Africa

A Visit to Soweto, Decades After Anti-Apartheid Strugglei
X
April 24, 2014 4:13 AM
It was 20 years ago, on April 27, Nelson Mandela was elected the first black president of a fully democratic South Africa - formally ending the racist regime known as apartheid (Afrikaans for 'separation'.) One of the symbols of racial segregation was Soweto - a sprawling series of Black townships in southwest Johannesburg. It was a hub of anti-apartheid protests and where Mr. Mandela once lived. VOA's Brian Padden went along on an inconspicuous tour to see what has changed in two decades.

A Visit to Soweto, Decades After Anti-Apartheid Struggle

Published April 24, 2014

It was 20 years ago, on April 27, Nelson Mandela was elected the first black president of a fully democratic South Africa - formally ending the racist regime known as apartheid (Afrikaans for 'separation'.) One of the symbols of racial segregation was Soweto - a sprawling series of Black townships in southwest Johannesburg. It was a hub of anti-apartheid protests and where Mr. Mandela once lived. VOA's Brian Padden went along on an inconspicuous tour to see what has changed in two decades.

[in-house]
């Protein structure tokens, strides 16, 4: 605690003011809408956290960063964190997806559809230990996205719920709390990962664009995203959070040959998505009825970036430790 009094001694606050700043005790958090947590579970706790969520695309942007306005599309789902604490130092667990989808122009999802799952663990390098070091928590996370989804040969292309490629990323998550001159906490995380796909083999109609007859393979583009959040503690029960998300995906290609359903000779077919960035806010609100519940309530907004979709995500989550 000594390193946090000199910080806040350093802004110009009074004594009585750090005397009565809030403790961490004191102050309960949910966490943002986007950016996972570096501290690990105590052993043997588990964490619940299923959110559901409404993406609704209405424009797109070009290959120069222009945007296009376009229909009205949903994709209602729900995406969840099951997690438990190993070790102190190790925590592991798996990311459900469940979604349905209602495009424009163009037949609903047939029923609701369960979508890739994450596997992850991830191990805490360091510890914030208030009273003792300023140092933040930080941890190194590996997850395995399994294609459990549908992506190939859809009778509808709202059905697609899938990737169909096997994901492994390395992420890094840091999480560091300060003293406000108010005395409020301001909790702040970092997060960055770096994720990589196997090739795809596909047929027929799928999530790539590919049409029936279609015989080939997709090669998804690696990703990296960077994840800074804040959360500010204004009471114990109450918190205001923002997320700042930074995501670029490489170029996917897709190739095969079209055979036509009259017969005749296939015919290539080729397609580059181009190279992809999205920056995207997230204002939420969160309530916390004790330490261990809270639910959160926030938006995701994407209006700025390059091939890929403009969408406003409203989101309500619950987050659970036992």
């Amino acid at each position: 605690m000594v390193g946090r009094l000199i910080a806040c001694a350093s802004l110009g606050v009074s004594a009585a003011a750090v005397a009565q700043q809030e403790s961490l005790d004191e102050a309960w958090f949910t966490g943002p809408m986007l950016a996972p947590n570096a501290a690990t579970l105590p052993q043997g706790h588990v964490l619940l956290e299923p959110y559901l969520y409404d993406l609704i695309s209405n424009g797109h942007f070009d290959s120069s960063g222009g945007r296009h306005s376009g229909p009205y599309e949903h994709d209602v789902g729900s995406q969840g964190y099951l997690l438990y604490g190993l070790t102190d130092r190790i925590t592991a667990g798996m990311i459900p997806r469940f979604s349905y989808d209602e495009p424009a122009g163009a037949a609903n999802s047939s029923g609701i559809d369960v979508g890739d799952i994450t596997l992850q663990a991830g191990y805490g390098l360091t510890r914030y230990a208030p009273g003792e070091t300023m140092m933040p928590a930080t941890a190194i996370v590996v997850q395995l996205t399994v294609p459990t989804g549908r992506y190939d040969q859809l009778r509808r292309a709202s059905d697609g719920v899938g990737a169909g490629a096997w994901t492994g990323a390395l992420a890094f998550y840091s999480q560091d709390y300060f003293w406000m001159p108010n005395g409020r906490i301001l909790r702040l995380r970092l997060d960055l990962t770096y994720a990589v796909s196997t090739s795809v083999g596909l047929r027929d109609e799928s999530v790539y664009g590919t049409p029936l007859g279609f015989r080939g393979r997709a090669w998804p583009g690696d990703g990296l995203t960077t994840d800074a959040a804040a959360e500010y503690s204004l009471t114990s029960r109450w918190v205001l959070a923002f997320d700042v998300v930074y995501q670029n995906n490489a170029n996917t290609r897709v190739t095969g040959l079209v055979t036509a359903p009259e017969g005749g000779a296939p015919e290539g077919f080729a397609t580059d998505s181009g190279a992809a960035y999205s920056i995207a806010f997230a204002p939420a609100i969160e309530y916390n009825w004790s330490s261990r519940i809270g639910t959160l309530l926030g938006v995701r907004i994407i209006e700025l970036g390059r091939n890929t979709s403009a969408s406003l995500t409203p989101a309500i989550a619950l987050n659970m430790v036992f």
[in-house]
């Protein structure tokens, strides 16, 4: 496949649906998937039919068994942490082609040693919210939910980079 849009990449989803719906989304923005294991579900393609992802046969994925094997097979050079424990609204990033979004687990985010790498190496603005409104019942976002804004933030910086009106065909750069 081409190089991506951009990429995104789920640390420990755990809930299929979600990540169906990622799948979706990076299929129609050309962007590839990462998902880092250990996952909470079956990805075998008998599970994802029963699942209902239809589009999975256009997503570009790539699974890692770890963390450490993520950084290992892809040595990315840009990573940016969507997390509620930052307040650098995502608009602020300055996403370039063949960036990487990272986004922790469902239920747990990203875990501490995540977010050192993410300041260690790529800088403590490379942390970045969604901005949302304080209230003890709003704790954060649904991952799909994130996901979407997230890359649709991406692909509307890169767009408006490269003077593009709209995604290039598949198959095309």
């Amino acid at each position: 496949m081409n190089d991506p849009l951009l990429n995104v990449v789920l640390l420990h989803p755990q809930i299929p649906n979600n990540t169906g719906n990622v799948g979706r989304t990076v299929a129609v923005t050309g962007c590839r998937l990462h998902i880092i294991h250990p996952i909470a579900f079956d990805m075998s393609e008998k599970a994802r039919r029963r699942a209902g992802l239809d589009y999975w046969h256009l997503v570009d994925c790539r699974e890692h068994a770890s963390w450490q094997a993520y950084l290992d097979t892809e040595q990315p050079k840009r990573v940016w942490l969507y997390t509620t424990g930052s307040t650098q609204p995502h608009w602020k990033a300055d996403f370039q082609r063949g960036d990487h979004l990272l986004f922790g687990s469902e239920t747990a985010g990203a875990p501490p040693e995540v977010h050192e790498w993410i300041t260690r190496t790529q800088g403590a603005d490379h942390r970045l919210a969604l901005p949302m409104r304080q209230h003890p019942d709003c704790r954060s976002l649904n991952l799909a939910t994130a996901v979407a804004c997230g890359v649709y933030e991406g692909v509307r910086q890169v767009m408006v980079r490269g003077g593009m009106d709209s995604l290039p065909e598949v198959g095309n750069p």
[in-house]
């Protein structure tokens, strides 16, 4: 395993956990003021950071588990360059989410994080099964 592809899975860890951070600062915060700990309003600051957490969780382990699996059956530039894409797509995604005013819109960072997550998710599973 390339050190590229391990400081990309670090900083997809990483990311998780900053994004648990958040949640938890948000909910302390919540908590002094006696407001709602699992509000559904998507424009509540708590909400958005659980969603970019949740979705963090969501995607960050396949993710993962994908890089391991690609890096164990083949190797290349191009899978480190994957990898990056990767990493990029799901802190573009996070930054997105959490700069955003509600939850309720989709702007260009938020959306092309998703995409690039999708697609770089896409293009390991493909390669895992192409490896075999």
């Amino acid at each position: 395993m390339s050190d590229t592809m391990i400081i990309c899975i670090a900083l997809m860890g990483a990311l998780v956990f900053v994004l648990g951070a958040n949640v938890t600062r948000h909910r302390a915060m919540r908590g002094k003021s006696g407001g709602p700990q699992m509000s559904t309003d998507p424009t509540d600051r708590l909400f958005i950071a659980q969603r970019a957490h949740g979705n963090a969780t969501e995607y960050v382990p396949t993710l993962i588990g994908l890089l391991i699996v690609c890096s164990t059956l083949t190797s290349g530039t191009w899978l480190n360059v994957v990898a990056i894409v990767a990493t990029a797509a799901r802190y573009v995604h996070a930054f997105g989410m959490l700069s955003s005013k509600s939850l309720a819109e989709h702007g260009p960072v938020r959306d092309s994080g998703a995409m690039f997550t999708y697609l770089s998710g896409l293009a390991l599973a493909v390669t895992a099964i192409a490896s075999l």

You May Like

Photogallery South Africa Bans Travelers From Ebola-stricken Countries

South Africans returning from affected West African countries will be thoroughly screened, required to fill out medical questionnaire, health minister says More

Multimedia UN Launches ‘Biggest Aid Operation in 30 Years’ in Iraq

Move aims to help thousands of Iraqi religious minorities who fled their homes as Kurdish, Iraqi government forces battle Sunni insurgents More

Video African Media Tries to Educate Public About Ebola

IT specialists, together with radio and TV reporters, are battling misinformation and prejudice about disease More

This forum has been closed.
Comments
     
There are no comments in this forum. Be first and add one